Jeff Garlin is everywhere this fall. He wrote, directed and starred in the movie “I Want Someone To Eat Cheese With,” which hits theaters in New York this Wednesday and goes national Sept. 14. Come Sunday, he’s back on HBO, playing Larry David’s manager on “Curb Your Enthusiasm.” And next month, Netflix will release the DVD of John Waters’ one-man show, “This Filthy World,” which Garlin directed. Here, he speaks with WWD about his new movie, his food addiction and why Jewish mothers are ultimately so loveable.
WWD: I found your film quite sad. You play a 39-year-old comic who lives in Chicago with his mother and can’t get his career or his love life together.
Jeff Garlin: It is sad. And people will either be surprised in a good way or surprised in a way they’re not happy with. I can’t control it.
WWD: How much of the film is autobiographical?
J.G.: Well, I never lived alone with my mother. What’s 100 percent true is the food stuff. I was and am an addict.
WWD: Before you dealt with your addiction, what was your big thing?
J.G.: All of it. If you gave me a bowl of pudding and a bowl of ice cream, I’d eat both. But my God! Pop-Tarts, Ho Hos, Drake’s Cakes. I ate them all.
WWD: Pop-Tarts? What a waste of calories.
J.G.: Pop-Tarts are the purest crap there is. Would I prefer a good bowl of ice cream? Certainly. But I would take Pop-Tarts and put ice cream in between them.
WWD: In one scene in the movie, you’re doing a TV show and the director says you’re funny because you’re fat. And you get very angry. But it does seem to me most comics thrive on their outsider-ishness.
J.G.: Being fat can come in handy for two things: vulnerability and low status. If you’re fat, you’re low status. But I don’t think that if I lose another 50 pounds, I’ll be less funny.
This story first appeared in the September 4, 2007 issue of WWD. Subscribe Today.
WWD: You’re one of the few comics who doesn’t do a lot of ethnic jokes. Why?
J.G.: Lots of stereotypes are just mean-spirited and false. I don’t even like Polish jokes. When did Polish people become stupid? I know a lot of Poles and I don’t get the sense that they’re more stupid or less stupid than anyone else.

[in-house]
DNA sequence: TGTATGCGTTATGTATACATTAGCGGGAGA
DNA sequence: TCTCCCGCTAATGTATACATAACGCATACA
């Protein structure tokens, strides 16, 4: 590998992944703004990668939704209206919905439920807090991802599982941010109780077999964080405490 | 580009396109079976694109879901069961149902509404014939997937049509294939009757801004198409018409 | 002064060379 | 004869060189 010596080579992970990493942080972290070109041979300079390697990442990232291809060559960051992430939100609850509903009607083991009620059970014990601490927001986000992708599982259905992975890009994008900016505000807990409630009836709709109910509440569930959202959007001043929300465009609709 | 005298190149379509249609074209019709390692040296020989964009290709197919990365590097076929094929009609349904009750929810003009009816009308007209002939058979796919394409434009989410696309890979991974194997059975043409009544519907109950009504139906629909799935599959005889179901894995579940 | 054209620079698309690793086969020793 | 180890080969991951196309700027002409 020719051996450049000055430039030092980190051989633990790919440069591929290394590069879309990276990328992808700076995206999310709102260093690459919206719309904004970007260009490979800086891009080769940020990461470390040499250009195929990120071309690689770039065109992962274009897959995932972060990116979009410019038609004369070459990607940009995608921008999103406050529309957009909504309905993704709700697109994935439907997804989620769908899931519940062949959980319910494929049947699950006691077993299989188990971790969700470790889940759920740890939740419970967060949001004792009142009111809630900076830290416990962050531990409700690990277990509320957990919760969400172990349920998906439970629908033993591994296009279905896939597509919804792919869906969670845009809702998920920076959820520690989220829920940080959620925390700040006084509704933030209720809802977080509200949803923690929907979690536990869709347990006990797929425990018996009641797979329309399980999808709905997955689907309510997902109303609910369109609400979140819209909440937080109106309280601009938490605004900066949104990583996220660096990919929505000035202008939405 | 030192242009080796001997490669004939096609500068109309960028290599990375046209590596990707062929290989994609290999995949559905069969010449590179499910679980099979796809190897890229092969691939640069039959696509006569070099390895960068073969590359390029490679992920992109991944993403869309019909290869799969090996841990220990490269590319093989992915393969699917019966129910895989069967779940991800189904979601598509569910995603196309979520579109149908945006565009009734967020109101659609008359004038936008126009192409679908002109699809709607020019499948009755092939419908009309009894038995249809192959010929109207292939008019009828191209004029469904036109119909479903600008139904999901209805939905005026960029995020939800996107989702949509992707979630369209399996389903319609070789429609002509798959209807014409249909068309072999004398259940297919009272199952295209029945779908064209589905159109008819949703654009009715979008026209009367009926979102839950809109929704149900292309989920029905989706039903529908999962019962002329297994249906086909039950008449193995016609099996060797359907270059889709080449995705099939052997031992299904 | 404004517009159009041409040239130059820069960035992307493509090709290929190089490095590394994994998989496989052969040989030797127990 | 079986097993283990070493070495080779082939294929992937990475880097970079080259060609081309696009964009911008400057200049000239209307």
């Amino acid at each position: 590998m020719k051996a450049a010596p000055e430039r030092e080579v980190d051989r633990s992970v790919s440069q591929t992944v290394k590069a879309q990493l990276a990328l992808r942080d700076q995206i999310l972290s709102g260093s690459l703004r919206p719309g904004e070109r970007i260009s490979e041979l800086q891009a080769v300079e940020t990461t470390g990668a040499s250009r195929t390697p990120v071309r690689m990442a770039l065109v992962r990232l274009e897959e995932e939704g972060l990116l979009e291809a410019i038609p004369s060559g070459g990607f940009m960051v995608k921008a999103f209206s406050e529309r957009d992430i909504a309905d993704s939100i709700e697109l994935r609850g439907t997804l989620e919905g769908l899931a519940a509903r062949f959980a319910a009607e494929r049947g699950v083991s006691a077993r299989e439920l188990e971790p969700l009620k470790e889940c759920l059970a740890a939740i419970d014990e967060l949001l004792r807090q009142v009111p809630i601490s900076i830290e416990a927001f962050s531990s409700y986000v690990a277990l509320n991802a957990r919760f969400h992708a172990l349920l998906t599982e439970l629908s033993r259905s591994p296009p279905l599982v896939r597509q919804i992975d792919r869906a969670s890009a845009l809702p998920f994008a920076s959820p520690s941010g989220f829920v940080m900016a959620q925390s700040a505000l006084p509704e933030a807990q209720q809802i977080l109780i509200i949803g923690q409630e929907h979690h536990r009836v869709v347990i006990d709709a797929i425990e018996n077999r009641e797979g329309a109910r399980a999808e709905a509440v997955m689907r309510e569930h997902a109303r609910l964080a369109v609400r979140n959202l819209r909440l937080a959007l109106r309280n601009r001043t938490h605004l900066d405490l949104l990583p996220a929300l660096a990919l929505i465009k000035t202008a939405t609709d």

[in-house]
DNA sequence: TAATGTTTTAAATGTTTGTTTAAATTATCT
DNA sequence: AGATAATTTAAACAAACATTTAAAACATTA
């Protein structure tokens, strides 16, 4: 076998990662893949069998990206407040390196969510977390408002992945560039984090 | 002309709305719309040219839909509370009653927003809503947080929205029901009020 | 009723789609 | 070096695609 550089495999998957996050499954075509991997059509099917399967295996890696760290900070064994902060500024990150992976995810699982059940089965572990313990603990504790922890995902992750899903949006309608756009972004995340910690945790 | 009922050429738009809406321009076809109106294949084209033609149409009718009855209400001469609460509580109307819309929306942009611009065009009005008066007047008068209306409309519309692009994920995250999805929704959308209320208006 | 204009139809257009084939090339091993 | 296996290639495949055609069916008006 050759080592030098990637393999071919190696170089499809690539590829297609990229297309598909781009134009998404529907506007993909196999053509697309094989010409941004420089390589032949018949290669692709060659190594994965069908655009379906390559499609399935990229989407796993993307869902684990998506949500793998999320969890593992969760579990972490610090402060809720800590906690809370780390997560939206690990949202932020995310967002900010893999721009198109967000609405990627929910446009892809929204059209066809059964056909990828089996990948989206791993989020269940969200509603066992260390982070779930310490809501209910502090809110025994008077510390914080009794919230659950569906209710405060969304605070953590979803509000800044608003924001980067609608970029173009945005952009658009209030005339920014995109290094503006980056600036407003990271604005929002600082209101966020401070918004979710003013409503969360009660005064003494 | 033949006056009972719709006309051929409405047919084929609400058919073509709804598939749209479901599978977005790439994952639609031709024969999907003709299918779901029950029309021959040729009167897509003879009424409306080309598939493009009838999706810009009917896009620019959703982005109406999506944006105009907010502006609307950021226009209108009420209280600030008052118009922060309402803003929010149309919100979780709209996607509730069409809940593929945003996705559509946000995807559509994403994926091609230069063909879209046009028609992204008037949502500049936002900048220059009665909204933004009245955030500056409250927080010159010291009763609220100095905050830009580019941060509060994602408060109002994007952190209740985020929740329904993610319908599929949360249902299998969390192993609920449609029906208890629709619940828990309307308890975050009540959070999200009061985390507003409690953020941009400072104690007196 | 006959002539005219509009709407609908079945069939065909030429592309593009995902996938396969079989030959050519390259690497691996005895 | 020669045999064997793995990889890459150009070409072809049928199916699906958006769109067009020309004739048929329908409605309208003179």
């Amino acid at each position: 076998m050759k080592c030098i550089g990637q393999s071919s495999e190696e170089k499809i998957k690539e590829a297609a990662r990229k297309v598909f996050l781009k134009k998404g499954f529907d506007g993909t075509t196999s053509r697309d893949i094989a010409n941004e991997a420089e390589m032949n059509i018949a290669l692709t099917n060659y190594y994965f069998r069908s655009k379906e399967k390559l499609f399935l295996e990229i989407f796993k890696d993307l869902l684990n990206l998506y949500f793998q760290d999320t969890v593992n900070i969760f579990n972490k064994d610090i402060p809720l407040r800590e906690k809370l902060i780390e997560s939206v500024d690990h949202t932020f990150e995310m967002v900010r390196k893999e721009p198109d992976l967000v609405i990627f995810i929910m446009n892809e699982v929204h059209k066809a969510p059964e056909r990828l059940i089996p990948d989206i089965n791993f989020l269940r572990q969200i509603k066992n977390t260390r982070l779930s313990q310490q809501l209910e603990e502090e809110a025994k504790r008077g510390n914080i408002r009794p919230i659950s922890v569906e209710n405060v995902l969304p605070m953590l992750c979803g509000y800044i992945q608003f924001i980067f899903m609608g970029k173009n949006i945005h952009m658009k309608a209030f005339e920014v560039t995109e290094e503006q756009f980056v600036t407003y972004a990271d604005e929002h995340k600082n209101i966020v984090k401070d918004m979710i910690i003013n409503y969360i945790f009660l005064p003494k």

WWD: Who was your favorite comedian when you were a kid?
J.G.: Steve Martin during “Saturday Night Live.”
WWD: Do you still watch it?
J.G.: No. Never. But when I was in junior high and high school, it was who I was. Then I graduated in 1980 and that first group left — Bill Murray, John Belushi and Dan Akroyd. The next thing to motivate me was Woody Allen. I learned so much from watching his movies. There are people who say, “What’s your movie?” I say, “Woody Allen, only not as good.”
WWD: The other day I called you and asked how you were and you answered by saying, “I’m thin and handsome.” Are you always so self-deprecating?
J.G.: I don’t think I’m self-deprecating. I’m very confident. I know that I’m funny. But I’m not young and handsome. And I’m always intrigued when a woman finds me attractive.
WWD: You proposed to your wife at a Neil Diamond concert. Was this ironic?
J.G.: Well, I was given the ultimatum of, “Marry me or we break up and you move out.” So I had to find the right place and the right time. Now, Neil Diamond to me is one of the greatest singers ever, but you also can laugh at him. He’s got that Kenny G, Vegas-y thing. So when someone’s that great and that goofy at the same time, there’s more value in that concert dollar than anything. When he sang “Hava Nagila” I went for it. I didn’t have a ring or anything.
WWD: Is your wife part of the comedy act?
J.G.: Definitely. I talk about being married and not having sex. But it flies off of her.
WWD: Do your parents get upset when you make fun of them?
J.G.: They’re not thrilled, but I had a Jewish mother. What can I say? She was a wellspring of material.
WWD: Did she feed you constantly?
J.G.: Oh, God. I’m probably fat because of her. Did she feed me the way she fed me in order to make me fat? No. But Jewish mothers shove food down your throat. That had an effect on me.